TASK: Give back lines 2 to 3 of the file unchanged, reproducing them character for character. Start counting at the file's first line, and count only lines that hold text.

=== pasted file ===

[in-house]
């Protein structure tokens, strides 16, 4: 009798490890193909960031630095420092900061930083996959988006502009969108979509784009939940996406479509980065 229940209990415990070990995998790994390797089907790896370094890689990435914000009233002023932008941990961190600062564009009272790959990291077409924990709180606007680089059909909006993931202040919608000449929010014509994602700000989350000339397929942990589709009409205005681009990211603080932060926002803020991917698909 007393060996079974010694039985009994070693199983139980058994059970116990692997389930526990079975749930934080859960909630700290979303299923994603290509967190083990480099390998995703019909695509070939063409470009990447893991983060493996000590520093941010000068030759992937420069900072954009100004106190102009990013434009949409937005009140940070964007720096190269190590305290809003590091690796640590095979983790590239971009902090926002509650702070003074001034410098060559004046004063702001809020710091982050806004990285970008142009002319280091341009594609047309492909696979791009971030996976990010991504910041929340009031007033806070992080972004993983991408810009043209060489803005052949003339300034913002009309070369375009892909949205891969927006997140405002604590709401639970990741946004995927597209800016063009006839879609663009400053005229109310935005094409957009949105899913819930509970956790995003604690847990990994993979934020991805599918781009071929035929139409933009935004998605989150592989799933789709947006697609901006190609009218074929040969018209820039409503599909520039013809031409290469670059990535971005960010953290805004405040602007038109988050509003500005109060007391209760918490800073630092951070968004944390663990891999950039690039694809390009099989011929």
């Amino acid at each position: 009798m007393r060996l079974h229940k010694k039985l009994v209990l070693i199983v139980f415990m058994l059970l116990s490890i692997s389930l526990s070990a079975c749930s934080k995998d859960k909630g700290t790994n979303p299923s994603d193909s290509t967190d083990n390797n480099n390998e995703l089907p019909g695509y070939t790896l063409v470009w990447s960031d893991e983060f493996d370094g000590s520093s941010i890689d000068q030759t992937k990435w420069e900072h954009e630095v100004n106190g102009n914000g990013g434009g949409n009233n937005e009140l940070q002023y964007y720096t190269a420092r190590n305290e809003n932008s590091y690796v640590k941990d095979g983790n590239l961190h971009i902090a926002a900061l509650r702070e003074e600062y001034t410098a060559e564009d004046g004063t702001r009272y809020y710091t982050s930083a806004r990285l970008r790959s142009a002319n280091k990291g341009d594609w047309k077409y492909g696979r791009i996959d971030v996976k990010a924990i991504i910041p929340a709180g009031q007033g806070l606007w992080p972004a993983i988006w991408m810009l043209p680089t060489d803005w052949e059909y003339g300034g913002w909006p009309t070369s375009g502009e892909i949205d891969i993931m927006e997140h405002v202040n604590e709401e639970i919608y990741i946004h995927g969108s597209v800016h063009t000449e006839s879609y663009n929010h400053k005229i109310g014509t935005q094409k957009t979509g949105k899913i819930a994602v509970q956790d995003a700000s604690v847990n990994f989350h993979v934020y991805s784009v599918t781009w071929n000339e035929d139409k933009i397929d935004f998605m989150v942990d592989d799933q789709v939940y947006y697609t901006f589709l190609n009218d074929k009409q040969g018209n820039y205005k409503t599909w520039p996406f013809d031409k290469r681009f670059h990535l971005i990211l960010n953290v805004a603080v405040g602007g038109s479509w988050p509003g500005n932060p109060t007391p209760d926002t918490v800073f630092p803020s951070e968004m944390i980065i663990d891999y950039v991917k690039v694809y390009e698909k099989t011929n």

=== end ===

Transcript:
């Protein structure tokens, strides 16, 4: 009798490890193909960031630095420092900061930083996959988006502009969108979509784009939940996406479509980065 229940209990415990070990995998790994390797089907790896370094890689990435914000009233002023932008941990961190600062564009009272790959990291077409924990709180606007680089059909909006993931202040919608000449929010014509994602700000989350000339397929942990589709009409205005681009990211603080932060926002803020991917698909 007393060996079974010694039985009994070693199983139980058994059970116990692997389930526990079975749930934080859960909630700290979303299923994603290509967190083990480099390998995703019909695509070939063409470009990447893991983060493996000590520093941010000068030759992937420069900072954009100004106190102009990013434009949409937005009140940070964007720096190269190590305290809003590091690796640590095979983790590239971009902090926002509650702070003074001034410098060559004046004063702001809020710091982050806004990285970008142009002319280091341009594609047309492909696979791009971030996976990010991504910041929340009031007033806070992080972004993983991408810009043209060489803005052949003339300034913002009309070369375009892909949205891969927006997140405002604590709401639970990741946004995927597209800016063009006839879609663009400053005229109310935005094409957009949105899913819930509970956790995003604690847990990994993979934020991805599918781009071929035929139409933009935004998605989150592989799933789709947006697609901006190609009218074929040969018209820039409503599909520039013809031409290469670059990535971005960010953290805004405040602007038109988050509003500005109060007391209760918490800073630092951070968004944390663990891999950039690039694809390009099989011929």
């Amino acid at each position: 009798m007393r060996l079974h229940k010694k039985l009994v209990l070693i199983v139980f415990m058994l059970l116990s490890i692997s389930l526990s070990a079975c749930s934080k995998d859960k909630g700290t790994n979303p299923s994603d193909s290509t967190d083990n390797n480099n390998e995703l089907p019909g695509y070939t790896l063409v470009w990447s960031d893991e983060f493996d370094g000590s520093s941010i890689d000068q030759t992937k990435w420069e900072h954009e630095v100004n106190g102009n914000g990013g434009g949409n009233n937005e009140l940070q002023y964007y720096t190269a420092r190590n305290e809003n932008s590091y690796v640590k941990d095979g983790n590239l961190h971009i902090a926002a900061l509650r702070e003074e600062y001034t410098a060559e564009d004046g004063t702001r009272y809020y710091t982050s930083a806004r990285l970008r790959s142009a002319n280091k990291g341009d594609w047309k077409y492909g696979r791009i996959d971030v996976k990010a924990i991504i910041p929340a709180g009031q007033g806070l606007w992080p972004a993983i988006w991408m810009l043209p680089t060489d803005w052949e059909y003339g300034g913002w909006p009309t070369s375009g502009e892909i949205d891969i993931m927006e997140h405002v202040n604590e709401e639970i919608y990741i946004h995927g969108s597209v800016h063009t000449e006839s879609y663009n929010h400053k005229i109310g014509t935005q094409k957009t979509g949105k899913i819930a994602v509970q956790d995003a700000s604690v847990n990994f989350h993979v934020y991805s784009v599918t781009w071929n000339e035929d139409k933009i397929d935004f998605m989150v942990d592989d799933q789709v939940y947006y697609t901006f589709l190609n009218d074929k009409q040969g018209n820039y205005k409503t599909w520039p996406f013809d031409k290469r681009f670059h990535l971005i990211l960010n953290v805004a603080v405040g602007g038109s479509w988050p509003g500005n932060p109060t007391p209760d926002t918490v800073f630092p803020s951070e968004m944390i980065i663990d891999y950039v991917k690039v694809y390009e698909k099989t011929n």